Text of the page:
Michaela Prado and Cristóbal Riojas have been given the Rómulo Garza Award at undergraduate level for their contribution to science through their research project on the treatment of metastatic cancer using nanotechnology.
The Tec graduate in Chemical Sciences and Nanotechnology Engineering and the student of Biotechnology Engineering are working to fight this type of cancer, which is notable for spreading from its point of origin to other parts of the body.
“We developed a platform using two types of nanoparticles linked by a chemical bond designed to separate within the microenvironment of a tumor.
“This will allow the formation of nanohydrogels, which are responsible for releasing drugs into the tumors,” said the Monterrey campus graduate.
“We asked ourselves, ‘How can we take advantage of hydrogels, which are already used for local drug delivery, but in metastasis?’ That’s what inspired our project.” - Michaela Prado
Doing their research at MIT
The title of the research undertaken by Michaela and Cristóbal is ‘Dual-Nanoparticle System for Enhanced Drug Accumulation and Prolonged Retention in Metastatic Cancers.’
They collaborated on this research during their stay at the Massachusetts Institute of Technology (MIT), in Boston, USA.
“The laboratory where we work specializes in biomaterials, specifically hydrogels.
“We asked ourselves, ‘How can we take advantage of hydrogels, which are already used for local drug delivery, but in metastasis?’ That’s what inspired our project,” explained Michaela.
Michaela Prado has participated in the research stay since 2020, while Cristóbal Riojas joined the team in 2021.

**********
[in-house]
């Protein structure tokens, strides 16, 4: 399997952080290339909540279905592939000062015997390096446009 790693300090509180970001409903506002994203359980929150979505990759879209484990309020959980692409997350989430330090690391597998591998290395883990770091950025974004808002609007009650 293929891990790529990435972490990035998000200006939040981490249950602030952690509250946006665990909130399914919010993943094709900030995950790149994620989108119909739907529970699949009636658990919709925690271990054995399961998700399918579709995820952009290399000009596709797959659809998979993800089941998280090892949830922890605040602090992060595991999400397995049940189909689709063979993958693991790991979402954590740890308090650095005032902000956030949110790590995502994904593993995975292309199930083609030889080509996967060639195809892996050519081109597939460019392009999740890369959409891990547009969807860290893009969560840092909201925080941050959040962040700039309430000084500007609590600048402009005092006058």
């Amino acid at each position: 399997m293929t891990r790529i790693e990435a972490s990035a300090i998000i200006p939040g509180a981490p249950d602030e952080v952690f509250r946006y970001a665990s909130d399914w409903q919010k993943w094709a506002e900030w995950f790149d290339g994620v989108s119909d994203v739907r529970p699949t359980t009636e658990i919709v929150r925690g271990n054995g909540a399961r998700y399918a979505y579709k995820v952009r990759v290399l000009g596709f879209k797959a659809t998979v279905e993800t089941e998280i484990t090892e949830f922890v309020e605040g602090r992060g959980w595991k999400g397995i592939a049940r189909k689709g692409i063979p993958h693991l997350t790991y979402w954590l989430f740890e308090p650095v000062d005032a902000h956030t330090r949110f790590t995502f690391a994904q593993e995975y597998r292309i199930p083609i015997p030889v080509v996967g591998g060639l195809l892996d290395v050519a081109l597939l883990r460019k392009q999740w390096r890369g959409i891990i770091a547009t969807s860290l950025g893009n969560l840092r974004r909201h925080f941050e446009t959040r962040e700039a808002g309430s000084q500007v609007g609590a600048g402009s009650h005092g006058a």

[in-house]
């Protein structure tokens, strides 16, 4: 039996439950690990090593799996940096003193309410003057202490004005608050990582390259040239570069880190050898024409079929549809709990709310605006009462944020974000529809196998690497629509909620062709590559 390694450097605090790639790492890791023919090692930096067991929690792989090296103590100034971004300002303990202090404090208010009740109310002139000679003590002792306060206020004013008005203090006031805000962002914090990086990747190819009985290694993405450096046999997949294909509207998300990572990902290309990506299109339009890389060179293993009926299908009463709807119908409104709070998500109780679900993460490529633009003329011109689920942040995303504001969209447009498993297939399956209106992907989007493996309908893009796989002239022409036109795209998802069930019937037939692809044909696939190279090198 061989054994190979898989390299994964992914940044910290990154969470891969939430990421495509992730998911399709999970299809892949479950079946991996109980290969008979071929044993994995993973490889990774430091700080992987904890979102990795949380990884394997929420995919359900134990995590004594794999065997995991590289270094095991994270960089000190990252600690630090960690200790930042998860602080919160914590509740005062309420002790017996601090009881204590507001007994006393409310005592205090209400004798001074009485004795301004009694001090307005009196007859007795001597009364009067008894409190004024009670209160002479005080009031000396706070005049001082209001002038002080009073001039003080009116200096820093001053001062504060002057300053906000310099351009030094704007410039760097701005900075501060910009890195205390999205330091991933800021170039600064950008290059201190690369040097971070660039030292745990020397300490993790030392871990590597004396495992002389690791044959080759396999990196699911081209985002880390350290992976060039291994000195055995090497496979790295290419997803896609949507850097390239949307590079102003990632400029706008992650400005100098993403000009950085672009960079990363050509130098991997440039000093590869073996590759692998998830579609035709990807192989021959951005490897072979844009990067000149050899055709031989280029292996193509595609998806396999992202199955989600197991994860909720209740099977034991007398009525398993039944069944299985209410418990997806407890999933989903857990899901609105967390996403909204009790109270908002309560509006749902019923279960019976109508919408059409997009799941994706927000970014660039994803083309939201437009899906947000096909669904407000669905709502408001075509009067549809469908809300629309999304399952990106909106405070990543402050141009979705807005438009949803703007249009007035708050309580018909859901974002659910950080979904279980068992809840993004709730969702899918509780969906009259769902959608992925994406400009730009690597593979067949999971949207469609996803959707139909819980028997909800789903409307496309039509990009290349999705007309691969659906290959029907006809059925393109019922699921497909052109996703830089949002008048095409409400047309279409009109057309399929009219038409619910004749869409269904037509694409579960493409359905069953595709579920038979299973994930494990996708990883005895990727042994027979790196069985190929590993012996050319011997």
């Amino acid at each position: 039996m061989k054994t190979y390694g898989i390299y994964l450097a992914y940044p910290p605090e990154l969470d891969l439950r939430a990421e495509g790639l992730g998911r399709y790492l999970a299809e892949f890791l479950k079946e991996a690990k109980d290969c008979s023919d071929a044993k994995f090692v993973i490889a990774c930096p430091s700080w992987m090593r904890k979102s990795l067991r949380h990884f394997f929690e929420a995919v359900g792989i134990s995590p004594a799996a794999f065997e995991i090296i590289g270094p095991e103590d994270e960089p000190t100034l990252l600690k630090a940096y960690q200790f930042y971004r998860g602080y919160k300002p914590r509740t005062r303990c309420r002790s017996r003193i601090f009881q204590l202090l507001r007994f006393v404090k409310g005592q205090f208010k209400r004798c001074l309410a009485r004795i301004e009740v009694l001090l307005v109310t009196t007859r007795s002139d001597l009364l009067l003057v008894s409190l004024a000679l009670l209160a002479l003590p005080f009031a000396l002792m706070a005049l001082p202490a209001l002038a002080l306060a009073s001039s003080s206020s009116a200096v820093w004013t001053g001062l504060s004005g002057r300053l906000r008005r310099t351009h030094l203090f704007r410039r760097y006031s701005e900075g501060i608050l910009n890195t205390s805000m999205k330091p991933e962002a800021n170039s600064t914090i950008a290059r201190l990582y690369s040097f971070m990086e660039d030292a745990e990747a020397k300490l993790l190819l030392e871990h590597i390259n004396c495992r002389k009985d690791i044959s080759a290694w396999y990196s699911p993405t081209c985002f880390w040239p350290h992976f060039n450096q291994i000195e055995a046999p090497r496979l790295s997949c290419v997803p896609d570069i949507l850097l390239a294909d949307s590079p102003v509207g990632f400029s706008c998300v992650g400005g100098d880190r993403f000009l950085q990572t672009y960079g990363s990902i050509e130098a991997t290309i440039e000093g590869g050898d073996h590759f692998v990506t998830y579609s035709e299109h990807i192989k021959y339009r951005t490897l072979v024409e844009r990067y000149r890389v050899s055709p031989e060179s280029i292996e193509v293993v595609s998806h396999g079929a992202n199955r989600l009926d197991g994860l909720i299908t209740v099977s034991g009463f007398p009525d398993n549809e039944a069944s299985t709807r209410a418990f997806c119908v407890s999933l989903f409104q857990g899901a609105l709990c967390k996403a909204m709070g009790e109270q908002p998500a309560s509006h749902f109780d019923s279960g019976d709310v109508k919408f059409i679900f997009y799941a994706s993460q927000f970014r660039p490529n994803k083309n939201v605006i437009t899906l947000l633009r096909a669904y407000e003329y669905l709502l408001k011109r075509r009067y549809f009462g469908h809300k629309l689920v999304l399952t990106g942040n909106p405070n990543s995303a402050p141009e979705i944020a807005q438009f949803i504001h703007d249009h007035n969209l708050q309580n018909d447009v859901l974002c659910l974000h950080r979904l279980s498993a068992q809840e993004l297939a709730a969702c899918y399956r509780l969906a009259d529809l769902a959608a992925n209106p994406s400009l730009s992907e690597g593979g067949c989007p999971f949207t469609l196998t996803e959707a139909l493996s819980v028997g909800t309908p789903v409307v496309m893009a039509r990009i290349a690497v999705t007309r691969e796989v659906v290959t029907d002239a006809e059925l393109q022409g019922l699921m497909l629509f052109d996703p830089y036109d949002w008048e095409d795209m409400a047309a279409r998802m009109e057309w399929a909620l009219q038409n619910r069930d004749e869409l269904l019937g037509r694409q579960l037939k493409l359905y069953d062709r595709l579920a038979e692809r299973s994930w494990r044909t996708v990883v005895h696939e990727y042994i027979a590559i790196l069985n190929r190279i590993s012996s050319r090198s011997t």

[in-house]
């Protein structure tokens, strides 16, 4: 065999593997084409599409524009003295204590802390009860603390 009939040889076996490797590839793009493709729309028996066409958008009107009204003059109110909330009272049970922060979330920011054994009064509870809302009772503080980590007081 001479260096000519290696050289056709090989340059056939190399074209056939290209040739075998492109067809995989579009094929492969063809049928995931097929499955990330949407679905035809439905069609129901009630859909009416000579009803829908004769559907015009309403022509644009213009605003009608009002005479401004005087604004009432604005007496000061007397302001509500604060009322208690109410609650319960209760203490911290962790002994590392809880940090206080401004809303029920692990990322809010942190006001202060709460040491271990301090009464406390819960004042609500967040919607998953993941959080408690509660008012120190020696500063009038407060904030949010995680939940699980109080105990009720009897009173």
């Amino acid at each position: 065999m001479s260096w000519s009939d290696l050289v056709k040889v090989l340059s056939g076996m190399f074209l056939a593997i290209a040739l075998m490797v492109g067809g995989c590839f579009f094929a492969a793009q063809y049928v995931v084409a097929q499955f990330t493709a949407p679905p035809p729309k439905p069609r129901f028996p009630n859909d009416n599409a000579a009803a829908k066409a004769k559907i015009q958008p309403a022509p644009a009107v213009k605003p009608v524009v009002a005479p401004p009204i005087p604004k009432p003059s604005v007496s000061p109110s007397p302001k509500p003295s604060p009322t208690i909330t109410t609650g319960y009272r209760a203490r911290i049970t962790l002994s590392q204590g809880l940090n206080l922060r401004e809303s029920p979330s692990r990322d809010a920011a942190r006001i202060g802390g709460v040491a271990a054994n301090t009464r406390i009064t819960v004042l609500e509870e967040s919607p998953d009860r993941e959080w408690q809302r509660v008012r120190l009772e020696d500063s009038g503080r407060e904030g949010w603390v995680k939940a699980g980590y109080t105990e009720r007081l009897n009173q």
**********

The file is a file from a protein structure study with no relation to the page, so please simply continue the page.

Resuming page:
In order to qualify for the stay, the young people had to respond to a call for researchers at the Brigham and Women’s Hospital, MIT, and Boston Children’s Hospital.
The duration of the stays varies from 6 months to 1 year.
“It’s a wonderful recognition and honor (the award). Plus, it’s something that recognizes the work and what we’ve been doing.” - Cristóbal Riojas
Defining research stages
We began the research from a chemical perspective, understanding the characteristics of nanoparticles, explained Cristóbal Riojas, a student at the Guadalajara campus.
“After looking at all the theoretical nanoparticle design, we moved on to in-vitro testing, which is when you begin testing cellular responses to the nanoparticle.
“Once we get these results, we can move on to in-vivo testing, which means the nanoparticles are tested on animals with metastatic cancers in order see how they respond to the treatment”, confirmed the student.
We have to see that our design is really effective and efficient, so that when we start in-vivo testing, we can optimize the process and gradually improve the characteristics of our nanoparticle platform, he explained.
Right now, the project is in the in-vivo testing stage, in which tests are being performed on animals with metastatic cancers. They hope to publish their results in an indexed research journal in the coming months.
Recognizing their innovative vision
The Rómulo Garza Award is presented by Tecnológico de Monterrey and the Xignux company to reward research carried out by teachers and students at high school, undergraduate, and graduate levels.
Both students were given the award at an in-person ceremony held on March 2 at the Monterrey campus.
“We owe part of this award to Dr. Natalie Artzi and Dr. Pere Dosta Pons at MIT, as well as Dr. Marcelo Videa, a professor at the Tec’s School of Science and Engineering,” said Michaela.
“Obviously, it’s a wonderful recognition and honor. Plus, it’s something that recognizes the work and what we’ve been doing,” added Cristóbal.
With information from Karla Rosales